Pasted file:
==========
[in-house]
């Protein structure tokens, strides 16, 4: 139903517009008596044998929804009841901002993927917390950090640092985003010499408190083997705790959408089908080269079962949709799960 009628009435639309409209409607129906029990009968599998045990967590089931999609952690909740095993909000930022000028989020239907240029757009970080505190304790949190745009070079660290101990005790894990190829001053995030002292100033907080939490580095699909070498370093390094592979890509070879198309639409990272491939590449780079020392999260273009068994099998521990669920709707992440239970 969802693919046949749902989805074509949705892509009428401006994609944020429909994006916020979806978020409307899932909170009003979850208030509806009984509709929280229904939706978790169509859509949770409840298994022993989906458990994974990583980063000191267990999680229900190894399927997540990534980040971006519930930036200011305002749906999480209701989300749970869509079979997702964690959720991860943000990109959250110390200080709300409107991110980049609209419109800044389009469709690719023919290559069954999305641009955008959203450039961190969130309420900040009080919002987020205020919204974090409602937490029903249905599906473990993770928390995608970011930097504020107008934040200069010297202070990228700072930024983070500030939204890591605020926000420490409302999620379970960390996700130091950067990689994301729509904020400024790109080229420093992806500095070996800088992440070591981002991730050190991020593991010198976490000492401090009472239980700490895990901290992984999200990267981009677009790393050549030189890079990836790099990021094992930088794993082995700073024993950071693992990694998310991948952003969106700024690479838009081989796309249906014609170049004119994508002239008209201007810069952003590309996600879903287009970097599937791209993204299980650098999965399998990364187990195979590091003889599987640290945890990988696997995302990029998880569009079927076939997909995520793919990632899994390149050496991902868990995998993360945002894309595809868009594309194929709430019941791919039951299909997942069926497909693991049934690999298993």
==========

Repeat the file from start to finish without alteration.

[in-house]
């Protein structure tokens, strides 16, 4: 139903517009008596044998929804009841901002993927917390950090640092985003010499408190083997705790959408089908080269079962949709799960 009628009435639309409209409607129906029990009968599998045990967590089931999609952690909740095993909000930022000028989020239907240029757009970080505190304790949190745009070079660290101990005790894990190829001053995030002292100033907080939490580095699909070498370093390094592979890509070879198309639409990272491939590449780079020392999260273009068994099998521990669920709707992440239970 969802693919046949749902989805074509949705892509009428401006994609944020429909994006916020979806978020409307899932909170009003979850208030509806009984509709929280229904939706978790169509859509949770409840298994022993989906458990994974990583980063000191267990999680229900190894399927997540990534980040971006519930930036200011305002749906999480209701989300749970869509079979997702964690959720991860943000990109959250110390200080709300409107991110980049609209419109800044389009469709690719023919290559069954999305641009955008959203450039961190969130309420900040009080919002987020205020919204974090409602937490029903249905599906473990993770928390995608970011930097504020107008934040200069010297202070990228700072930024983070500030939204890591605020926000420490409302999620379970960390996700130091950067990689994301729509904020400024790109080229420093992806500095070996800088992440070591981002991730050190991020593991010198976490000492401090009472239980700490895990901290992984999200990267981009677009790393050549030189890079990836790099990021094992930088794993082995700073024993950071693992990694998310991948952003969106700024690479838009081989796309249906014609170049004119994508002239008209201007810069952003590309996600879903287009970097599937791209993204299980650098999965399998990364187990195979590091003889599987640290945890990988696997995302990029998880569009079927076939997909995520793919990632899994390149050496991902868990995998993360945002894309595809868009594309194929709430019941791919039951299909997942069926497909693991049934690999298993």